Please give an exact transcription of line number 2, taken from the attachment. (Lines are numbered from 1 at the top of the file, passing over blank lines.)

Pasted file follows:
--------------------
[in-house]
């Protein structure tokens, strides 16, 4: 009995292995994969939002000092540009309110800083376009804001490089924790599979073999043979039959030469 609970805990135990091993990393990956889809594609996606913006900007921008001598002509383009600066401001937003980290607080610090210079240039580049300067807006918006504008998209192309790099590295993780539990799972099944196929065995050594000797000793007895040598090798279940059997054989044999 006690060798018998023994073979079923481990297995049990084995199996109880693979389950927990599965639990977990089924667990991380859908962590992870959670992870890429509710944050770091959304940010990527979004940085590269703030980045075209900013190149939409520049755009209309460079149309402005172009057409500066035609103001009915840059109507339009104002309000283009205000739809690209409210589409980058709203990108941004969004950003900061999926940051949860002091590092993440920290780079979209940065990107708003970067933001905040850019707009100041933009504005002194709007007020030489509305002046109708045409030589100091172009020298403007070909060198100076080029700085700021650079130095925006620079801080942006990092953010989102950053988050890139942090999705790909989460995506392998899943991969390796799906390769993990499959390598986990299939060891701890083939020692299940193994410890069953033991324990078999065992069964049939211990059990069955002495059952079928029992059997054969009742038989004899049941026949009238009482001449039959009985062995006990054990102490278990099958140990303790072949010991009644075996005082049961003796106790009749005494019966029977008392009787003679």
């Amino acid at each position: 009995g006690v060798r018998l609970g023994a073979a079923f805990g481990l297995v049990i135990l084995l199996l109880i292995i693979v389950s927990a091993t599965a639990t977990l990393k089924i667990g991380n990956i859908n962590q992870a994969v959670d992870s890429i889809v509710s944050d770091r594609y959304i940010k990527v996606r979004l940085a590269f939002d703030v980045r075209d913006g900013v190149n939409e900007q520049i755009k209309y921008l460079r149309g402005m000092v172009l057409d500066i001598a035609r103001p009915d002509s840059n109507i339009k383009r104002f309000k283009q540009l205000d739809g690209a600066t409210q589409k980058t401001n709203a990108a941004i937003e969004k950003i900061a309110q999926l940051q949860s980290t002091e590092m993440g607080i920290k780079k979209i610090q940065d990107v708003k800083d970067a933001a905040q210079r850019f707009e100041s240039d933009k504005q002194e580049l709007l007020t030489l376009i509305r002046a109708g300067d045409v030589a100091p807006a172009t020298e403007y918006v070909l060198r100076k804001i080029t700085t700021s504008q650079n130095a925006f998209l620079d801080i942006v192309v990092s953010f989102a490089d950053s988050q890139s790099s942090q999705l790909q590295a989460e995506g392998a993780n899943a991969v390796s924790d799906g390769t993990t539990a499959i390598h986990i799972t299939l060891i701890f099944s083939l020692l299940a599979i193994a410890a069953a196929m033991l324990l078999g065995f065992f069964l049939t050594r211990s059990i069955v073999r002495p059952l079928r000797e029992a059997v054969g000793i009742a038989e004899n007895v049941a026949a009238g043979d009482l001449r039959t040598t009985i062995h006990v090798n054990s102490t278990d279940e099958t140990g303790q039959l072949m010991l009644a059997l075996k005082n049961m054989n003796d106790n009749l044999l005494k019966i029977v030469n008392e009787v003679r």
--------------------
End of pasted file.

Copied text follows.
């Protein structure tokens, strides 16, 4: 009995292995994969939002000092540009309110800083376009804001490089924790599979073999043979039959030469 609970805990135990091993990393990956889809594609996606913006900007921008001598002509383009600066401001937003980290607080610090210079240039580049300067807006918006504008998209192309790099590295993780539990799972099944196929065995050594000797000793007895040598090798279940059997054989044999 006690060798018998023994073979079923481990297995049990084995199996109880693979389950927990599965639990977990089924667990991380859908962590992870959670992870890429509710944050770091959304940010990527979004940085590269703030980045075209900013190149939409520049755009209309460079149309402005172009057409500066035609103001009915840059109507339009104002309000283009205000739809690209409210589409980058709203990108941004969004950003900061999926940051949860002091590092993440920290780079979209940065990107708003970067933001905040850019707009100041933009504005002194709007007020030489509305002046109708045409030589100091172009020298403007070909060198100076080029700085700021650079130095925006620079801080942006990092953010989102950053988050890139942090999705790909989460995506392998899943991969390796799906390769993990499959390598986990299939060891701890083939020692299940193994410890069953033991324990078999065992069964049939211990059990069955002495059952079928029992059997054969009742038989004899049941026949009238009482001449039959009985062995006990054990102490278990099958140990303790072949010991009644075996005082049961003796106790009749005494019966029977008392009787003679």